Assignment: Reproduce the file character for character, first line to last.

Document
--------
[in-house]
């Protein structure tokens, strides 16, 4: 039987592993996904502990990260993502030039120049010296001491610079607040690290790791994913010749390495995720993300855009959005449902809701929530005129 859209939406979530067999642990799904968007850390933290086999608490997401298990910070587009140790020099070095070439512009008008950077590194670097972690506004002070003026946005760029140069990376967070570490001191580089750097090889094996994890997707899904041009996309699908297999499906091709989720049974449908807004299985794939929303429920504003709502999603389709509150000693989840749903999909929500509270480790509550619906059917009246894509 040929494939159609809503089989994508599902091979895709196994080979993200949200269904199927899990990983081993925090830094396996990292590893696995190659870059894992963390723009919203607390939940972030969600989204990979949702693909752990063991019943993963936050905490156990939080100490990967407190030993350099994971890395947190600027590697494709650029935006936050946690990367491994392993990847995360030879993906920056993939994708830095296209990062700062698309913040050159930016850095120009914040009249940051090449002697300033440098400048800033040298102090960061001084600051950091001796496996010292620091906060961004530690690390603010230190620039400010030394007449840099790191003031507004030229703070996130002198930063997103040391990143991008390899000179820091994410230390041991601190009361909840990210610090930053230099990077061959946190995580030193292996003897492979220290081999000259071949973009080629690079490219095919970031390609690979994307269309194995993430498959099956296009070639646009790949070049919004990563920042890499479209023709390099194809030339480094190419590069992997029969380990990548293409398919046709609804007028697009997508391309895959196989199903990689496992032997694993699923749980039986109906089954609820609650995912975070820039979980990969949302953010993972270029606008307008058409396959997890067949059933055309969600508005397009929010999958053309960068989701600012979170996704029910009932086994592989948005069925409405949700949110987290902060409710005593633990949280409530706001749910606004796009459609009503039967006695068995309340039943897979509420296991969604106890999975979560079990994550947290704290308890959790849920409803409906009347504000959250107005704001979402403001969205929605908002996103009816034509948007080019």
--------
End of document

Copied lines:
[in-house]
């Protein structure tokens, strides 16, 4: 039987592993996904502990990260993502030039120049010296001491610079607040690290790791994913010749390495995720993300855009959005449902809701929530005129 859209939406979530067999642990799904968007850390933290086999608490997401298990910070587009140790020099070095070439512009008008950077590194670097972690506004002070003026946005760029140069990376967070570490001191580089750097090889094996994890997707899904041009996309699908297999499906091709989720049974449908807004299985794939929303429920504003709502999603389709509150000693989840749903999909929500509270480790509550619906059917009246894509 040929494939159609809503089989994508599902091979895709196994080979993200949200269904199927899990990983081993925090830094396996990292590893696995190659870059894992963390723009919203607390939940972030969600989204990979949702693909752990063991019943993963936050905490156990939080100490990967407190030993350099994971890395947190600027590697494709650029935006936050946690990367491994392993990847995360030879993906920056993939994708830095296209990062700062698309913040050159930016850095120009914040009249940051090449002697300033440098400048800033040298102090960061001084600051950091001796496996010292620091906060961004530690690390603010230190620039400010030394007449840099790191003031507004030229703070996130002198930063997103040391990143991008390899000179820091994410230390041991601190009361909840990210610090930053230099990077061959946190995580030193292996003897492979220290081999000259071949973009080629690079490219095919970031390609690979994307269309194995993430498959099956296009070639646009790949070049919004990563920042890499479209023709390099194809030339480094190419590069992997029969380990990548293409398919046709609804007028697009997508391309895959196989199903990689496992032997694993699923749980039986109906089954609820609650995912975070820039979980990969949302953010993972270029606008307008058409396959997890067949059933055309969600508005397009929010999958053309960068989701600012979170996704029910009932086994592989948005069925409405949700949110987290902060409710005593633990949280409530706001749910606004796009459609009503039967006695068995309340039943897979509420296991969604106890999975979560079990994550947290704290308890959790849920409803409906009347504000959250107005704001979402403001969205929605908002996103009816034509948007080019």